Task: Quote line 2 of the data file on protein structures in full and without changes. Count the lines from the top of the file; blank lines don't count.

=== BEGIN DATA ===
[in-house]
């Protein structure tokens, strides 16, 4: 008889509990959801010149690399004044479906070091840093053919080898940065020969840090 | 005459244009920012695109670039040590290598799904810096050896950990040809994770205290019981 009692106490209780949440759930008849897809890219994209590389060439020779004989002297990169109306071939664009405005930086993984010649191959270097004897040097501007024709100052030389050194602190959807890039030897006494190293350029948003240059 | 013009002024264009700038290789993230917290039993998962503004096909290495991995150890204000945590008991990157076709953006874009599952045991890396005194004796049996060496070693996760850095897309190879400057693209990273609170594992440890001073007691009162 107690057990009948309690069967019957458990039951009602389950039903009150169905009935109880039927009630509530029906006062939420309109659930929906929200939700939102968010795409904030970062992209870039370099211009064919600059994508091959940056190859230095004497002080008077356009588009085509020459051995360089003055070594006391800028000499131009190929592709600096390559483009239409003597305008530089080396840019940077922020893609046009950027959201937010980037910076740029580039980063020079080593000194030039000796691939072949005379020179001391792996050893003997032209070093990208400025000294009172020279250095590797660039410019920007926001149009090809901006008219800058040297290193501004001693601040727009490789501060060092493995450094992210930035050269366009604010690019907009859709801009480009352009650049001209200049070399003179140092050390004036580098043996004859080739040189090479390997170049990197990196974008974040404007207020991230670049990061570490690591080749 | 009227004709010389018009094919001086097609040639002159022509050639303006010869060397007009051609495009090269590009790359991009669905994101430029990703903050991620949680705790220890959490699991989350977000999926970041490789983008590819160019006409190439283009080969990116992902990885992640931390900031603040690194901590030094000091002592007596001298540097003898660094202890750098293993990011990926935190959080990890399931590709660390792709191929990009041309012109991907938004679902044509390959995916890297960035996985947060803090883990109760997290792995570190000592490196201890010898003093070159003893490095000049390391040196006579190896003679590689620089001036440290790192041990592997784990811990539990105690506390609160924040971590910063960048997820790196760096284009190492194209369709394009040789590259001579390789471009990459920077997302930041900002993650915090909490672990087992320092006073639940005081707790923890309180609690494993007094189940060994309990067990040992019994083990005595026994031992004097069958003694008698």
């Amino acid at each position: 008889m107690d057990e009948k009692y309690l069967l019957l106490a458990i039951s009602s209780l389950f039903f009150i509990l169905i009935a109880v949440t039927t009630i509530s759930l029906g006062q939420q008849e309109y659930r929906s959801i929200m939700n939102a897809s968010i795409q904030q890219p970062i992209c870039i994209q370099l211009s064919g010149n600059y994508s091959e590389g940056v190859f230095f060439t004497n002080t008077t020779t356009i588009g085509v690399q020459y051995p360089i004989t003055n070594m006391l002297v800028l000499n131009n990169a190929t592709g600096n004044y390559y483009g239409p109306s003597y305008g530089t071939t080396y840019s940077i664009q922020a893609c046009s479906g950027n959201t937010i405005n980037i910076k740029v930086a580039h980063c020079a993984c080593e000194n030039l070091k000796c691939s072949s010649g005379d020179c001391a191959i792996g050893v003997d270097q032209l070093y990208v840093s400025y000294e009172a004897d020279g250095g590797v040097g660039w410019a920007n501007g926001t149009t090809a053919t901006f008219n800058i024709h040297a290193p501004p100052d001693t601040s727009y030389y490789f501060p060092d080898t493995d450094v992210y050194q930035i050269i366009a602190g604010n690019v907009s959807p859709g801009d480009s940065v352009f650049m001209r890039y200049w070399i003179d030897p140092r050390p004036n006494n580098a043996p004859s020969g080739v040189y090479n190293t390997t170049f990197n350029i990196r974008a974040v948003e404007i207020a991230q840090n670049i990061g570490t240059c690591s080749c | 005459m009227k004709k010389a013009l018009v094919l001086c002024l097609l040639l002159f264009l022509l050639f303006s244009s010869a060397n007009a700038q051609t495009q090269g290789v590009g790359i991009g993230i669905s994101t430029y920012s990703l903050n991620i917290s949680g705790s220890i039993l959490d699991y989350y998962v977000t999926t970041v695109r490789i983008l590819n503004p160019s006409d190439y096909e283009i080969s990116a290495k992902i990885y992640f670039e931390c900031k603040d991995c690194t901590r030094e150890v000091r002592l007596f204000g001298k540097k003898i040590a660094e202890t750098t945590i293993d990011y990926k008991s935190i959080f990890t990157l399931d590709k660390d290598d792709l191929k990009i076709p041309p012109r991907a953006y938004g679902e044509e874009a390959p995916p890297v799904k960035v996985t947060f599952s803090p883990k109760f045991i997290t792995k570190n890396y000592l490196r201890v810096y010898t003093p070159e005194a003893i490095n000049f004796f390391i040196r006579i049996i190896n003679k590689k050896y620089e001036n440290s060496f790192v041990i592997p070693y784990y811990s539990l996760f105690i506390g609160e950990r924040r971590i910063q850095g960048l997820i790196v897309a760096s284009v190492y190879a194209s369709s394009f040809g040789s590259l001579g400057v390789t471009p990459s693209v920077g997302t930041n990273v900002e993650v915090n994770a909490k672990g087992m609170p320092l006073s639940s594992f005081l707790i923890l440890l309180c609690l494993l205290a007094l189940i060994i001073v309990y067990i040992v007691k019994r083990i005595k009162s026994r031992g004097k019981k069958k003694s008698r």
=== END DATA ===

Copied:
């Protein structure tokens, strides 16, 4: 008889509990959801010149690399004044479906070091840093053919080898940065020969840090 | 005459244009920012695109670039040590290598799904810096050896950990040809994770205290019981 009692106490209780949440759930008849897809890219994209590389060439020779004989002297990169109306071939664009405005930086993984010649191959270097004897040097501007024709100052030389050194602190959807890039030897006494190293350029948003240059 | 013009002024264009700038290789993230917290039993998962503004096909290495991995150890204000945590008991990157076709953006874009599952045991890396005194004796049996060496070693996760850095897309190879400057693209990273609170594992440890001073007691009162 107690057990009948309690069967019957458990039951009602389950039903009150169905009935109880039927009630509530029906006062939420309109659930929906929200939700939102968010795409904030970062992209870039370099211009064919600059994508091959940056190859230095004497002080008077356009588009085509020459051995360089003055070594006391800028000499131009190929592709600096390559483009239409003597305008530089080396840019940077922020893609046009950027959201937010980037910076740029580039980063020079080593000194030039000796691939072949005379020179001391792996050893003997032209070093990208400025000294009172020279250095590797660039410019920007926001149009090809901006008219800058040297290193501004001693601040727009490789501060060092493995450094992210930035050269366009604010690019907009859709801009480009352009650049001209200049070399003179140092050390004036580098043996004859080739040189090479390997170049990197990196974008974040404007207020991230670049990061570490690591080749 | 009227004709010389018009094919001086097609040639002159022509050639303006010869060397007009051609495009090269590009790359991009669905994101430029990703903050991620949680705790220890959490699991989350977000999926970041490789983008590819160019006409190439283009080969990116992902990885992640931390900031603040690194901590030094000091002592007596001298540097003898660094202890750098293993990011990926935190959080990890399931590709660390792709191929990009041309012109991907938004679902044509390959995916890297960035996985947060803090883990109760997290792995570190000592490196201890010898003093070159003893490095000049390391040196006579190896003679590689620089001036440290790192041990592997784990811990539990105690506390609160924040971590910063960048997820790196760096284009190492194209369709394009040789590259001579390789471009990459920077997302930041900002993650915090909490672990087992320092006073639940005081707790923890309180609690494993007094189940060994309990067990040992019994083990005595026994031992004097069958003694008698």